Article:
5. I miss the kids in the chorister academy. They came in twice a week to rehearse and I would sit with them in the library and try to figure out what makes teens tick. I never did, but it was fun trying. I also miss all the myriad of kids who were in and out and around in Church School and other ways.

4. I miss Pauline and her outrageousness and all the quirky, weird, strange people that end up wandering through an urban church. I miss getting caught up in all that made them quirky or weird or strange. Cheshire is, except for one of two folks, the epicenter of normal-ness. I miss the abnormal--or paranormal, if you will.

3. I actually, from time to time--not always--miss the meetings I had to go to. I kinda like meetings, the process of it all, the give and take, the wondering and pondering that went on. Even the spats people sometimes had. I'm a fool for a good spat....

2. I miss the staff enormously. It took me 20 years to 'get it right' and to surround myself with people smarter and more creative than I was so I could watch their backs and leave them pretty much alone. The staff on the day I retired was a work of art, a 'dream team', people I loved profoundly who were all exceedingly good at what they did and contributed. I miss them.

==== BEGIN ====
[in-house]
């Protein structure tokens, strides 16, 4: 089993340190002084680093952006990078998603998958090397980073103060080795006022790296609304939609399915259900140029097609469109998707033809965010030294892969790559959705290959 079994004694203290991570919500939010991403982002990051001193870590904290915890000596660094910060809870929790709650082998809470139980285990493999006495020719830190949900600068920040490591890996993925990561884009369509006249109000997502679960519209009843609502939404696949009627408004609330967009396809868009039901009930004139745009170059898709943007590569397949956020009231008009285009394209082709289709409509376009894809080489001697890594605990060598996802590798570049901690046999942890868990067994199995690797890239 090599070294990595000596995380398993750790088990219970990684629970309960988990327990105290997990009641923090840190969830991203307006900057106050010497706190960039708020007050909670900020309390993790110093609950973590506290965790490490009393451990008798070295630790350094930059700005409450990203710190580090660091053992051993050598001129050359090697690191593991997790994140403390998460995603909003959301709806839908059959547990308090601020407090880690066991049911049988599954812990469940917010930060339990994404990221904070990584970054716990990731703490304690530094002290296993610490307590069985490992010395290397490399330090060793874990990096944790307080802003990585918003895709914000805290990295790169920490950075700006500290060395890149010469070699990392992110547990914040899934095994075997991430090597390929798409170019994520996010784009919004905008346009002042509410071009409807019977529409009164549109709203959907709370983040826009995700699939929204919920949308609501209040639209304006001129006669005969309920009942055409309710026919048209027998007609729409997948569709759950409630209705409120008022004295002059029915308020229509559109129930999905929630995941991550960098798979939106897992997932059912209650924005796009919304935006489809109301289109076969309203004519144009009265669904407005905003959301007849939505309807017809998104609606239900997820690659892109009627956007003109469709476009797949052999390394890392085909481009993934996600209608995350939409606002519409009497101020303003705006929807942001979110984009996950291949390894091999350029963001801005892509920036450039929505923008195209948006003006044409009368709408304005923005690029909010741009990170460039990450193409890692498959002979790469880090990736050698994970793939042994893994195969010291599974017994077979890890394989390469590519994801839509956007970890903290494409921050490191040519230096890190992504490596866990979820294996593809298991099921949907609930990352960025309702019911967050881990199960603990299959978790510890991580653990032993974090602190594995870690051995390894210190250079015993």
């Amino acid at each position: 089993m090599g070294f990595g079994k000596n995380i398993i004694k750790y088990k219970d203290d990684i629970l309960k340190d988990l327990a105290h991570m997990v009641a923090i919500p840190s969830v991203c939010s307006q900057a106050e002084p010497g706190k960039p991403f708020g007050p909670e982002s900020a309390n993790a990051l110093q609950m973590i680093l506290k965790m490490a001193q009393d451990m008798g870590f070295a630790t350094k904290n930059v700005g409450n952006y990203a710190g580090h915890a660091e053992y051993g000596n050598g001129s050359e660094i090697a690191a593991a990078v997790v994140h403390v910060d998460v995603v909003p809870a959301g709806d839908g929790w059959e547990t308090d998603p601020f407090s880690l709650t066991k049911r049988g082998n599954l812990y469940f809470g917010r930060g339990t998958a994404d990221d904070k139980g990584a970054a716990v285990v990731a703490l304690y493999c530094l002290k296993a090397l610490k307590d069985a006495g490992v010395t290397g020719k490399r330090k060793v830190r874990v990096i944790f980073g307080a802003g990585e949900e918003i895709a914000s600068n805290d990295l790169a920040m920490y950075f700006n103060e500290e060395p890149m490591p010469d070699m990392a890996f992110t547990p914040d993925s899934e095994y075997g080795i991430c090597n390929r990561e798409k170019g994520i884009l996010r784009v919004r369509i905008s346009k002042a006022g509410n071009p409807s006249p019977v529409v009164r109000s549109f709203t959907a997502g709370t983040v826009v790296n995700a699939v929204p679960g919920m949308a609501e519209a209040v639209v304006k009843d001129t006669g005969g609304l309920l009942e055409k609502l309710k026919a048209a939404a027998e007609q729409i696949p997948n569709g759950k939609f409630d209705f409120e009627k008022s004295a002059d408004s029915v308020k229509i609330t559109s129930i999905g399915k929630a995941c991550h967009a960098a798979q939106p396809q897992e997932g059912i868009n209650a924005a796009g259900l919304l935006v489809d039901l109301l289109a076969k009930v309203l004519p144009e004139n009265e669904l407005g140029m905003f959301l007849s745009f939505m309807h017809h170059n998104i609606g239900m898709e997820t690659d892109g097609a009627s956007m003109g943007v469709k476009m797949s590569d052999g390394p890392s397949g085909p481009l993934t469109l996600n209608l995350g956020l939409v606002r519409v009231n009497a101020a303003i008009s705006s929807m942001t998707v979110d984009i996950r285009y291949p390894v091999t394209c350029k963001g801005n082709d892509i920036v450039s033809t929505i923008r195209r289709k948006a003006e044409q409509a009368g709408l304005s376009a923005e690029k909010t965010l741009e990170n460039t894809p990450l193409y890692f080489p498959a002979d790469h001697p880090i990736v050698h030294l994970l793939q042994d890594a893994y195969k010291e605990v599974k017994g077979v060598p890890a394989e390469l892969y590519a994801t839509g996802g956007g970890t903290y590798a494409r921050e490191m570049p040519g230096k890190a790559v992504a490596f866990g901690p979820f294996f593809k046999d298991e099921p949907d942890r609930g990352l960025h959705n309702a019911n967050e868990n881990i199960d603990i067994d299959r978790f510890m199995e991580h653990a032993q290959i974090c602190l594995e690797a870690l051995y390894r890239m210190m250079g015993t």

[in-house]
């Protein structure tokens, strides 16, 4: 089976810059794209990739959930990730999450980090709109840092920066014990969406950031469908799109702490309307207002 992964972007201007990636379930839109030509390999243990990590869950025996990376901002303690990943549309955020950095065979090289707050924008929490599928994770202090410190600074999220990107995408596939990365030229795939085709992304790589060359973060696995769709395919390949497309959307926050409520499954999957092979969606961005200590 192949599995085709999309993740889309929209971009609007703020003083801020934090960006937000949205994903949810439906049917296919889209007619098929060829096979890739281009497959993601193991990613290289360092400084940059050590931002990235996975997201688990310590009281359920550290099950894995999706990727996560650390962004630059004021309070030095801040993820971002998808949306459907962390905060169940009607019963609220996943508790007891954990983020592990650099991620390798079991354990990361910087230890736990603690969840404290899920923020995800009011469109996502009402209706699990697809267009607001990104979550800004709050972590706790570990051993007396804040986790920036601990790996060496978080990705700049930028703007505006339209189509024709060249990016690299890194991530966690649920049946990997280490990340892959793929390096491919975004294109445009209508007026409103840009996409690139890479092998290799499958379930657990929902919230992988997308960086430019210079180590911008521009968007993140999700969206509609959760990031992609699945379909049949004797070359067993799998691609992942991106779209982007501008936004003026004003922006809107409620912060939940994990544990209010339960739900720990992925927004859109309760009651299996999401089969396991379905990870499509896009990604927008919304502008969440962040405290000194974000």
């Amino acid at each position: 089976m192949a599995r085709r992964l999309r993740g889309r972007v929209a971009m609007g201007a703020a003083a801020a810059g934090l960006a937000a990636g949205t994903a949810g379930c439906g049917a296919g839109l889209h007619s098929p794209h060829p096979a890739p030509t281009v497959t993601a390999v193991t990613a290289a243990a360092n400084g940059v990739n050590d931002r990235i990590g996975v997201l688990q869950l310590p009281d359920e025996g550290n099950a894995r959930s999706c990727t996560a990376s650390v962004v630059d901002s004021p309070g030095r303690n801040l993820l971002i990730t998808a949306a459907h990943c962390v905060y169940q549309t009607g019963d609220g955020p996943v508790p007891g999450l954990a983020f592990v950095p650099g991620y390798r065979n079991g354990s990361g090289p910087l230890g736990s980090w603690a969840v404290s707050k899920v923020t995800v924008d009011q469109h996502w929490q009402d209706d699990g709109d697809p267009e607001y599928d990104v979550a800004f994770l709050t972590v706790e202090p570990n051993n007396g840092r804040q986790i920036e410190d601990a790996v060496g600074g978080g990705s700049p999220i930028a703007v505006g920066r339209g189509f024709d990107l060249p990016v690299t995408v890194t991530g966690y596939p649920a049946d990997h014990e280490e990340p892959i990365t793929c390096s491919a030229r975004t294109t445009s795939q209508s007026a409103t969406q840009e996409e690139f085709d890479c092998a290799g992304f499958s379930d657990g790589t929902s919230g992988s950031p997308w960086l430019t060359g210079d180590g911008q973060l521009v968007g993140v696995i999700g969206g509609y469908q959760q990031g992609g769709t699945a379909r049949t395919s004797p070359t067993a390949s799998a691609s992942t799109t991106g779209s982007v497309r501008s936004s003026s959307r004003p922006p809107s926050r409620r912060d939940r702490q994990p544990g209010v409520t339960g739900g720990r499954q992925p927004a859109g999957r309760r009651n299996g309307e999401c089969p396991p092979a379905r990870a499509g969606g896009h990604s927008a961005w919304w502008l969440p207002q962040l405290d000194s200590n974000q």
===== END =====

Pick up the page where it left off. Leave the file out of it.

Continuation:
And the number 1 thing I miss about St. John's is simply this: those good and lovely and oh-so-human and oh-so-lovable people. The Hispanic congregation, the 8 o'clock folks, the people who came to Adult Forum, the incredible folks at the Wednesday Eucharist, the 10:15 crowd, the Vestry and the Christmas and Easter folks. I miss them all, I really do. I really do, believe me....

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About Me

some ponderings by an aging white man who is an Episcopal priest in Connecticut. Now retired but still working and still wondering what it all means...all of it.